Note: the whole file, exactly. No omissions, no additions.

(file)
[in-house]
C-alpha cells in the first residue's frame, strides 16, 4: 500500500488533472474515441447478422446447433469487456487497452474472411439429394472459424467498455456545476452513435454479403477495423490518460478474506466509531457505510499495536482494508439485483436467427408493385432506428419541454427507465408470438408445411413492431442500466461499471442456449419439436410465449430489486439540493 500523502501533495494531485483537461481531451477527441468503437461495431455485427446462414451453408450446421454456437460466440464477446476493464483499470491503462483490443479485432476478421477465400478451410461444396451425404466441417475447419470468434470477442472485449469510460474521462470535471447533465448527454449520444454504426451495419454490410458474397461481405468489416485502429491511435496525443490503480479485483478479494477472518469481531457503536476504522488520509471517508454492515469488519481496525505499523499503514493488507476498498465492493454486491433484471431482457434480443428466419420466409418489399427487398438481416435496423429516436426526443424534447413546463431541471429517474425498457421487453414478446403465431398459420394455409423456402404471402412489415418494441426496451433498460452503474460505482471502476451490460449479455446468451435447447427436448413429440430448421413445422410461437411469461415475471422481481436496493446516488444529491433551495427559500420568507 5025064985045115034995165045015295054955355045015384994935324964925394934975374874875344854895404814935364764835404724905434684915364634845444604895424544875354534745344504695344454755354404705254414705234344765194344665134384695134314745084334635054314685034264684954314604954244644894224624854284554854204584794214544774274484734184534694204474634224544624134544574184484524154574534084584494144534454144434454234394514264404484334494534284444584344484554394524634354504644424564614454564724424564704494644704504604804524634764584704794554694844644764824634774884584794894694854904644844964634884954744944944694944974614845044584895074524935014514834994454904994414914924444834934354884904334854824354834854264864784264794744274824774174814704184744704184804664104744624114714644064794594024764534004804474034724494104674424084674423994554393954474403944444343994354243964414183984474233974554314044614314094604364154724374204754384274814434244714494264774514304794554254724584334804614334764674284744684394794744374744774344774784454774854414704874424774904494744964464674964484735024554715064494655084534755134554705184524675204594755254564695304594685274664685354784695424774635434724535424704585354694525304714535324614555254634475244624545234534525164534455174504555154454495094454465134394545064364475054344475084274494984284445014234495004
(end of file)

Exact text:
[in-house]
C-alpha cells in the first residue's frame, strides 16, 4: 500500500488533472474515441447478422446447433469487456487497452474472411439429394472459424467498455456545476452513435454479403477495423490518460478474506466509531457505510499495536482494508439485483436467427408493385432506428419541454427507465408470438408445411413492431442500466461499471442456449419439436410465449430489486439540493 500523502501533495494531485483537461481531451477527441468503437461495431455485427446462414451453408450446421454456437460466440464477446476493464483499470491503462483490443479485432476478421477465400478451410461444396451425404466441417475447419470468434470477442472485449469510460474521462470535471447533465448527454449520444454504426451495419454490410458474397461481405468489416485502429491511435496525443490503480479485483478479494477472518469481531457503536476504522488520509471517508454492515469488519481496525505499523499503514493488507476498498465492493454486491433484471431482457434480443428466419420466409418489399427487398438481416435496423429516436426526443424534447413546463431541471429517474425498457421487453414478446403465431398459420394455409423456402404471402412489415418494441426496451433498460452503474460505482471502476451490460449479455446468451435447447427436448413429440430448421413445422410461437411469461415475471422481481436496493446516488444529491433551495427559500420568507 5025064985045115034995165045015295054955355045015384994935324964925394934975374874875344854895404814935364764835404724905434684915364634845444604895424544875354534745344504695344454755354404705254414705234344765194344665134384695134314745084334635054314685034264684954314604954244644894224624854284554854204584794214544774274484734184534694204474634224544624134544574184484524154574534084584494144534454144434454234394514264404484334494534284444584344484554394524634354504644424564614454564724424564704494644704504604804524634764584704794554694844644764824634774884584794894694854904644844964634884954744944944694944974614845044584895074524935014514834994454904994414914924444834934354884904334854824354834854264864784264794744274824774174814704184744704184804664104744624114714644064794594024764534004804474034724494104674424084674423994554393954474403944444343994354243964414183984474233974554314044614314094604364154724374204754384274814434244714494264774514304794554254724584334804614334764674284744684394794744374744774344774784454774854414704874424774904494744964464674964484735024554715064494655084534755134554705184524675204594755254564695304594685274664685354784695424774635434724535424704585354694525304714535324614555254634475244624545234534525164534455174504555154454495094454465134394545064364475054344475084274494984284445014234495004